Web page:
Fty, ksi:
L ..................... 25 40 55 70 70 70
LT . . . . . . . . . . . . . . . . . . . . 25 40 55 70 70b 70
ST . . . . . . . . . . . . . . . . . . . . ... ... ... ... ... 70
Fcy, ksi:
L ..................... ... ... ... 70 ... ...
LT . . . . . . . . . . . . . . . . . . . . ... ... ... 70 ... ...
Fsu, ksi . . . . . . . . . . . . . . . . . . . . . . ... ... ... 42 ... ...
Fbru, ksi:
(e/D = 1.5) . . . . . . . . . . . . . . ... ... ... 120 ... ...
(e/D = 2.0) . . . . . . . . . . . . . . ... ... ... ... ... ...
Fbry, ksi:
(e/D = 1.5) . . . . . . . . . . . . . . ... ... ... 101 ... ...
(e/D = 2.0) . . . . . . . . . . . . . . ... ... ... ... ... ...
e, percent:
L ..................... 24c 20c 18c 15c 15 15
LT . . . . . . . . . . . . . . . . . . . . 24c 20c 18c 15c 15b 15
ST . . . . . . . . . . . . . . . . . . . . ... ... ... ... ... 15
RA, percent:
L ..................... ... ... ... ... 30 30
LT . . . . . . . . . . . . . . . . . . . . ... ... ... ... 30b 30
ST . . . . . . . . . . . . . . . . . . . . ... ... ... ... ... 30

E, 103 ksi ........................ 15.5


Ec, 103 ksi ...................... 16.0
G, 103 ksi ....................... 6.5
µ ...................................... ...

Physical Properties:
, lb/in.3 ......................... 0.163
C, K, and  .................... See Figure 5.2.1.0

a Maximum of 16-square-inch cross-sectional area.


b Long transverse properties apply to rectangular bar only for thickness >0.500 inches and widths >3.000 inches.
For AMS 4921, (e) (LT) = 12% and RA (LT) = 25%.
c Thickness of 0.025 inch and above.

REPRINTED WITHOUT CHANGE. 5-7


MIL-HDBK-5H, Change Notice 1
1 October 2001

I n t er act i ve T ab l e - D e s ig n P rop er t i es Interacti ve T ab le - T yp i c a l P r op ert i es

Table 5.2.1.0(c). Design Mechanical and Physical Properties of Commercially Pure


Titanium Extruded Bars and Shapes

Specification . . . . . . . . . . . . AMS-T-81556
Comp. CP-4 Comp. CP-3 Comp. CP-2 Comp. CP-1
Form . . . . . . . . . . . . . . . . . . . Extruded bars and shapes
Condition . . . . . . . . . . . . . . . Annealed
Thickness or diameter, in. . . 0.188-3.000
Basis . . . . . . . . . . . . . . . . . . . S S S S
Mechanical Properties:
Ftu, ksi:
L ................... 40 50 65 80
LT . . . . . . . . . . . . . . . . . . ... ... ... ...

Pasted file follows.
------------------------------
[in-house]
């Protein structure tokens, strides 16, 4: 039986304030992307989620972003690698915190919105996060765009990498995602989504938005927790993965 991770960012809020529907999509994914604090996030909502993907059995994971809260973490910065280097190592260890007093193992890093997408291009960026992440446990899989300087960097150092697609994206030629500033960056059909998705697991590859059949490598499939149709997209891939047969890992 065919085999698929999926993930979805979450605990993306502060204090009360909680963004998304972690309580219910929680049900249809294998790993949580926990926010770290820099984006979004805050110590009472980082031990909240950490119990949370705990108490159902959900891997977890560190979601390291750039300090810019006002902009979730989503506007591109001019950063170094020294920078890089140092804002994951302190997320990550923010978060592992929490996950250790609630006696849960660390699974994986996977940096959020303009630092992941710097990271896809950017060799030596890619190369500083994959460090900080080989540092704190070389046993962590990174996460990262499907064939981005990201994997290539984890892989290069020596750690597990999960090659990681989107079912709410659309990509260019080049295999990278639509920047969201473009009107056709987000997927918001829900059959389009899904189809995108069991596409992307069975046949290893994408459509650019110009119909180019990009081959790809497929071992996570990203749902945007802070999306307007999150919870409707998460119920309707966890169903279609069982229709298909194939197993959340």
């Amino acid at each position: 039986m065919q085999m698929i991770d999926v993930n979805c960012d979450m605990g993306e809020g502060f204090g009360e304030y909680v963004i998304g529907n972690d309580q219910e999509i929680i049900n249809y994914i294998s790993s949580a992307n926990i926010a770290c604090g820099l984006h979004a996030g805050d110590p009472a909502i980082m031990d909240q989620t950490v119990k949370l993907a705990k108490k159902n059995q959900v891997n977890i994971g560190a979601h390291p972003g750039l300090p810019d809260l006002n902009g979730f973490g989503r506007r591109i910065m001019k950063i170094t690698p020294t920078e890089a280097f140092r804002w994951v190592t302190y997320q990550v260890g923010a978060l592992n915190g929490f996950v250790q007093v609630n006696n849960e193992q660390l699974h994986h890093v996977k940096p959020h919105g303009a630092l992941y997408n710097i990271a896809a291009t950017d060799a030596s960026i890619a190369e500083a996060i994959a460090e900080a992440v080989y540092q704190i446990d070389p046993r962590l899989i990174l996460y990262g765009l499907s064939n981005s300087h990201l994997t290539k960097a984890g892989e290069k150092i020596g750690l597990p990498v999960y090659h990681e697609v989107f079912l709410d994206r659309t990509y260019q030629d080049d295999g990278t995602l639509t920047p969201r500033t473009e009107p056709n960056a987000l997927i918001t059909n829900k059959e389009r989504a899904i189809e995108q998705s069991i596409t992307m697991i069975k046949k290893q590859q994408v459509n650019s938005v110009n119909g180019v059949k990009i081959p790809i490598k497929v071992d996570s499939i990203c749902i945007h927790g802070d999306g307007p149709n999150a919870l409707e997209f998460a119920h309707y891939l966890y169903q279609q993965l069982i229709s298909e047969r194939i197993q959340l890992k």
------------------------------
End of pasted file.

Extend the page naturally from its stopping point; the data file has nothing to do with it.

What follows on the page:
Fty, ksi:
L ................... 30 40 55 70
LT . . . . . . . . . . . . . . . . . . ... ... ... ...
Fcy, ksi:
L ................... ... ... ... ...
LT . . . . . . . . . . . . . . . . . . ... ... ... ...
Fsu, ksi . . . . . . . . . . . . . . . . ... ... ... ...
Fbru, ksi:
(e/D = 1.5) . . . . . . . . . . . . ... ... ... ...
(e/D = 2.0) . . . . . . . . . . . . ... ... ... ...
Fbry, ksi:
(e/D = 1.5) . . . . . . . . . . . . ... ... ... ...
(e/D = 2.0) . . . . . . . . . . . . ... ... ... ...
e, percent:
L ................... a a a a
E, 103 ksi . . . . . . . . . . . . . . 15.5
Ec, 103 ksi . . . . . . . . . . . . . 16.0
G, 103 ksi . . . . . . . . . . . . . . 6.5
µ .................... ...
Physical Properties:
ω, lb/in.3 . . . . . . . . . . . . . . 0.163
C, K, and α . . . . . . . . . . . . See Figure 5.2.1.0

a Elongation in percent as follows:

Thickness, inches Comp. CP-4 Comp. CP-3 Comp. CP-2 Comp. CP-1
0.188-1.000 25 20 18 15
1.001-2.000 20 18 15 12
2.001-3.000 18 15 12 10

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VIEW INTERACTIVE GRAPH

Figure 5.2.1.0. Effect of temperature on the physical properties of commercially


pure titanium.

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VIEW INTERACTIVE GRAPH

Figure 5.2.1.1.1(a). Effect of temperature on the tensile ultimate strength (Ftu) of


annealed commercially pure titanium.

VIEW INTERACTIVE GRAPH

Figure 5.2.1.1.1(b). Effect of temperature on the tensile yield strength (Fty) of


annealed commercially pure titanium.

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VIEW INTERACTIVE GRAPH

Figure 5.2.1.1.2(a). Effect of temperature on the compressive yield strength (Fcy) of


annealed commercially pure titanium.

VIEW INTERACTIVE GRAPH

Figure 5.2.1.1.2(b). Effect of temperature on the shear ultimate strength (Fsu) of


annealed commercially pure titanium.

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VIEW INTERACTIVE GRAPH

Figure 5.2.1.1.3(a). Effect of temperature on the bearing ultimate strength (Fbru) of


annealed commercially pure titanium.

VIEW INTERACTIVE GRAPH

Figure 5.2.1.1.3(b). Effect of temperature on the bearing yield strength (Fbry) of


annealed commercially pure titanium.

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VIEW INTERACTIVE GRAPH
5-13

Figure 5.2.1.1.6(a). Typical full-range tensile stress-strain curve for commercially pure titanium sheet
(40 ksi yield at room temperature).
VIEW INTERACTIVE GRAPH
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Figure 5.2.1.1.6(b). Typical full-range tensile stress-strain curve for commercially pure titanium sheet
(70 ksi yield at room temperature).